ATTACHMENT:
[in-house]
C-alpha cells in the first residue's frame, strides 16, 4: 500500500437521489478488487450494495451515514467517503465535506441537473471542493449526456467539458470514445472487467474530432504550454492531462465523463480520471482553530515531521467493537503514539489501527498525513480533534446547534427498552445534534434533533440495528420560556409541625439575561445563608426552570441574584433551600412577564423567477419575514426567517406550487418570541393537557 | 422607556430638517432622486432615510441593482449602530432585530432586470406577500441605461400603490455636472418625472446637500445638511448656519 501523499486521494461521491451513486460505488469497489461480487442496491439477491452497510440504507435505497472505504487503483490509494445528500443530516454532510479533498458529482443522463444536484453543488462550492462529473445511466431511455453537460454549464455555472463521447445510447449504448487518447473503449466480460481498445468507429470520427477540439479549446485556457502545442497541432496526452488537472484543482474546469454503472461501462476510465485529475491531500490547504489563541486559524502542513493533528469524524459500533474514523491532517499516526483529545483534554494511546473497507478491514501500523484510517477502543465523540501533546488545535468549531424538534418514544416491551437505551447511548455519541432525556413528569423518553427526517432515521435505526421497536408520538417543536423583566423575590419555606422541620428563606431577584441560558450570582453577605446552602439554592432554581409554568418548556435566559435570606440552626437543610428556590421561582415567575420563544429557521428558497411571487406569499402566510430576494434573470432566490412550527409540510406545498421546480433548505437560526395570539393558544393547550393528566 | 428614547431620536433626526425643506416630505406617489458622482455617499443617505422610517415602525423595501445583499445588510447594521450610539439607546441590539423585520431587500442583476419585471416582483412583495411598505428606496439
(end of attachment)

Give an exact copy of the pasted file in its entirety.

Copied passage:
[in-house]
C-alpha cells in the first residue's frame, strides 16, 4: 500500500437521489478488487450494495451515514467517503465535506441537473471542493449526456467539458470514445472487467474530432504550454492531462465523463480520471482553530515531521467493537503514539489501527498525513480533534446547534427498552445534534434533533440495528420560556409541625439575561445563608426552570441574584433551600412577564423567477419575514426567517406550487418570541393537557 | 422607556430638517432622486432615510441593482449602530432585530432586470406577500441605461400603490455636472418625472446637500445638511448656519 501523499486521494461521491451513486460505488469497489461480487442496491439477491452497510440504507435505497472505504487503483490509494445528500443530516454532510479533498458529482443522463444536484453543488462550492462529473445511466431511455453537460454549464455555472463521447445510447449504448487518447473503449466480460481498445468507429470520427477540439479549446485556457502545442497541432496526452488537472484543482474546469454503472461501462476510465485529475491531500490547504489563541486559524502542513493533528469524524459500533474514523491532517499516526483529545483534554494511546473497507478491514501500523484510517477502543465523540501533546488545535468549531424538534418514544416491551437505551447511548455519541432525556413528569423518553427526517432515521435505526421497536408520538417543536423583566423575590419555606422541620428563606431577584441560558450570582453577605446552602439554592432554581409554568418548556435566559435570606440552626437543610428556590421561582415567575420563544429557521428558497411571487406569499402566510430576494434573470432566490412550527409540510406545498421546480433548505437560526395570539393558544393547550393528566 | 428614547431620536433626526425643506416630505406617489458622482455617499443617505422610517415602525423595501445583499445588510447594521450610539439607546441590539423585520431587500442583476419585471416582483412583495411598505428606496439